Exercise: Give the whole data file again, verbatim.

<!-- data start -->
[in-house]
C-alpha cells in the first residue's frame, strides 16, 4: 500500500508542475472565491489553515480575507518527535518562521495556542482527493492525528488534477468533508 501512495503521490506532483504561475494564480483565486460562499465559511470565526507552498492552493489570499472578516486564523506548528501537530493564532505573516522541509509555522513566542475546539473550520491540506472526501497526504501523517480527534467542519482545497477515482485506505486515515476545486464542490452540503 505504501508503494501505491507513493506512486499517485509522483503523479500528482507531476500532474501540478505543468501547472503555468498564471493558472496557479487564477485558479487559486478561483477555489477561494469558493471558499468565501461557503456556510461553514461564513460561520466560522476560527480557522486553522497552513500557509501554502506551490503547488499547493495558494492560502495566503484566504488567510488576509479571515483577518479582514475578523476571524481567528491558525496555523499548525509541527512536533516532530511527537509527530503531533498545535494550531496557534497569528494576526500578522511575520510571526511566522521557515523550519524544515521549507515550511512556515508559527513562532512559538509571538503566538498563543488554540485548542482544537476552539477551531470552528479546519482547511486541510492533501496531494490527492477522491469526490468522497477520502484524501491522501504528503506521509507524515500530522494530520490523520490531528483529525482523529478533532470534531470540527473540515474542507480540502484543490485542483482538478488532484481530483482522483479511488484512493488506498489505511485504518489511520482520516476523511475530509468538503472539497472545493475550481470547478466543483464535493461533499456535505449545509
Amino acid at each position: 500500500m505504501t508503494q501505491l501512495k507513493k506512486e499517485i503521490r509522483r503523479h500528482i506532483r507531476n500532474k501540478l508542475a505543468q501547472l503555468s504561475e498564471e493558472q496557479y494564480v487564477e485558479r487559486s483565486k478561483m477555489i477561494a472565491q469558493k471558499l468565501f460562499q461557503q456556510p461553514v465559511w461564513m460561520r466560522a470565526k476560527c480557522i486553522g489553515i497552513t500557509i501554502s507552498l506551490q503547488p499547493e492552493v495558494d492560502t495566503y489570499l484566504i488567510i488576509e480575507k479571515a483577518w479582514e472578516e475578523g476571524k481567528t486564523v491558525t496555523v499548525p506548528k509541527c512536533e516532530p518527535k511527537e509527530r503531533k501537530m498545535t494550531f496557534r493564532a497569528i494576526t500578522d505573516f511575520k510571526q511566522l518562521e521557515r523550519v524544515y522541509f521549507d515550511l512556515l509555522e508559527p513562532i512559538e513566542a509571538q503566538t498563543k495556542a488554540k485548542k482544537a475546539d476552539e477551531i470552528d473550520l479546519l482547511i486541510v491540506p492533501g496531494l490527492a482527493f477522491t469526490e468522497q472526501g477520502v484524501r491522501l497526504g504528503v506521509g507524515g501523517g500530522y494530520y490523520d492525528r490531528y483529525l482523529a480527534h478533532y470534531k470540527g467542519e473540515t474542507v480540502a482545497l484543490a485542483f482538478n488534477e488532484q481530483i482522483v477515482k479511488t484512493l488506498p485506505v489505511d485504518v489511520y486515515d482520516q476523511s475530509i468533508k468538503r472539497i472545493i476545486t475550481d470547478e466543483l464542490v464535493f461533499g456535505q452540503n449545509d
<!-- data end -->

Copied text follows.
[in-house]
C-alpha cells in the first residue's frame, strides 16, 4: 500500500508542475472565491489553515480575507518527535518562521495556542482527493492525528488534477468533508 501512495503521490506532483504561475494564480483565486460562499465559511470565526507552498492552493489570499472578516486564523506548528501537530493564532505573516522541509509555522513566542475546539473550520491540506472526501497526504501523517480527534467542519482545497477515482485506505486515515476545486464542490452540503 505504501508503494501505491507513493506512486499517485509522483503523479500528482507531476500532474501540478505543468501547472503555468498564471493558472496557479487564477485558479487559486478561483477555489477561494469558493471558499468565501461557503456556510461553514461564513460561520466560522476560527480557522486553522497552513500557509501554502506551490503547488499547493495558494492560502495566503484566504488567510488576509479571515483577518479582514475578523476571524481567528491558525496555523499548525509541527512536533516532530511527537509527530503531533498545535494550531496557534497569528494576526500578522511575520510571526511566522521557515523550519524544515521549507515550511512556515508559527513562532512559538509571538503566538498563543488554540485548542482544537476552539477551531470552528479546519482547511486541510492533501496531494490527492477522491469526490468522497477520502484524501491522501504528503506521509507524515500530522494530520490523520490531528483529525482523529478533532470534531470540527473540515474542507480540502484543490485542483482538478488532484481530483482522483479511488484512493488506498489505511485504518489511520482520516476523511475530509468538503472539497472545493475550481470547478466543483464535493461533499456535505449545509
Amino acid at each position: 500500500m505504501t508503494q501505491l501512495k507513493k506512486e499517485i503521490r509522483r503523479h500528482i506532483r507531476n500532474k501540478l508542475a505543468q501547472l503555468s504561475e498564471e493558472q496557479y494564480v487564477e485558479r487559486s483565486k478561483m477555489i477561494a472565491q469558493k471558499l468565501f460562499q461557503q456556510p461553514v465559511w461564513m460561520r466560522a470565526k476560527c480557522i486553522g489553515i497552513t500557509i501554502s507552498l506551490q503547488p499547493e492552493v495558494d492560502t495566503y489570499l484566504i488567510i488576509e480575507k479571515a483577518w479582514e472578516e475578523g476571524k481567528t486564523v491558525t496555523v499548525p506548528k509541527c512536533e516532530p518527535k511527537e509527530r503531533k501537530m498545535t494550531f496557534r493564532a497569528i494576526t500578522d505573516f511575520k510571526q511566522l518562521e521557515r523550519v524544515y522541509f521549507d515550511l512556515l509555522e508559527p513562532i512559538e513566542a509571538q503566538t498563543k495556542a488554540k485548542k482544537a475546539d476552539e477551531i470552528d473550520l479546519l482547511i486541510v491540506p492533501g496531494l490527492a482527493f477522491t469526490e468522497q472526501g477520502v484524501r491522501l497526504g504528503v506521509g507524515g501523517g500530522y494530520y490523520d492525528r490531528y483529525l482523529a480527534h478533532y470534531k470540527g467542519e473540515t474542507v480540502a482545497l484543490a485542483f482538478n488534477e488532484q481530483i482522483v477515482k479511488t484512493l488506498p485506505v489505511d485504518v489511520y486515515d482520516q476523511s475530509i468533508k468538503r472539497i472545493i476545486t475550481d470547478e466543483l464542490v464535493f461533499g456535505q452540503n449545509d